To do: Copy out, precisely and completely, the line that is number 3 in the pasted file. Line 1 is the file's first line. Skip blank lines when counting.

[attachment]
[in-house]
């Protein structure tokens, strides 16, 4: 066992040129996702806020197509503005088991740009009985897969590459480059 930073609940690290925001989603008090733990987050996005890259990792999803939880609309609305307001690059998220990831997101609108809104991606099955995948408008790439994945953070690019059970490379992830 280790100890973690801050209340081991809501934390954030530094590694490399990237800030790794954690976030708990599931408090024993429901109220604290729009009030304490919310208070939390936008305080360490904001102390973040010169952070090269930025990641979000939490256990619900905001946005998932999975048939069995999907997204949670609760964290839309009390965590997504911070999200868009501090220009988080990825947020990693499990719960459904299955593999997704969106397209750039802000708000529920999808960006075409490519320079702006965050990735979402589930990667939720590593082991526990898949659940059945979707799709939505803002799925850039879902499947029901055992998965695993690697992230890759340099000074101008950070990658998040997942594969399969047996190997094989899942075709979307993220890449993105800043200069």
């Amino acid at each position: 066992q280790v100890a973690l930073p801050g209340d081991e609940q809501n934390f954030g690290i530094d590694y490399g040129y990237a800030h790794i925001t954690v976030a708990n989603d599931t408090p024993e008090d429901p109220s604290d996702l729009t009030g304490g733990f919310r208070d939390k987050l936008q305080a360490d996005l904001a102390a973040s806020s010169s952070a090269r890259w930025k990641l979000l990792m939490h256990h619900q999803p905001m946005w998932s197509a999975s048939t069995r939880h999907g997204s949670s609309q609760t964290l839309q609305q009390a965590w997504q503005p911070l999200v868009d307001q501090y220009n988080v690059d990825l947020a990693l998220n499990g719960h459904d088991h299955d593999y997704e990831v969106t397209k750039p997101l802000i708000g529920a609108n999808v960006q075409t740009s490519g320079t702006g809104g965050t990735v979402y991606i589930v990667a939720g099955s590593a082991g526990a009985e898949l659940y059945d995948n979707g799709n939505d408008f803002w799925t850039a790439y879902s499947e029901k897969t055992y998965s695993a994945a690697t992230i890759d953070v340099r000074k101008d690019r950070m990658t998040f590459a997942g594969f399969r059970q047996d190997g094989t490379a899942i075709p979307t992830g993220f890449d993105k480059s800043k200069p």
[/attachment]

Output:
């Amino acid at each position: 066992q280790v100890a973690l930073p801050g209340d081991e609940q809501n934390f954030g690290i530094d590694y490399g040129y990237a800030h790794i925001t954690v976030a708990n989603d599931t408090p024993e008090d429901p109220s604290d996702l729009t009030g304490g733990f919310r208070d939390k987050l936008q305080a360490d996005l904001a102390a973040s806020s010169s952070a090269r890259w930025k990641l979000l990792m939490h256990h619900q999803p905001m946005w998932s197509a999975s048939t069995r939880h999907g997204s949670s609309q609760t964290l839309q609305q009390a965590w997504q503005p911070l999200v868009d307001q501090y220009n988080v690059d990825l947020a990693l998220n499990g719960h459904d088991h299955d593999y997704e990831v969106t397209k750039p997101l802000i708000g529920a609108n999808v960006q075409t740009s490519g320079t702006g809104g965050t990735v979402y991606i589930v990667a939720g099955s590593a082991g526990a009985e898949l659940y059945d995948n979707g799709n939505d408008f803002w799925t850039a790439y879902s499947e029901k897969t055992y998965s695993a994945a690697t992230i890759d953070v340099r000074k101008d690019r950070m990658t998040f590459a997942g594969f399969r059970q047996d190997g094989t490379a899942i075709p979307t992830g993220f890449d993105k480059s800043k200069p």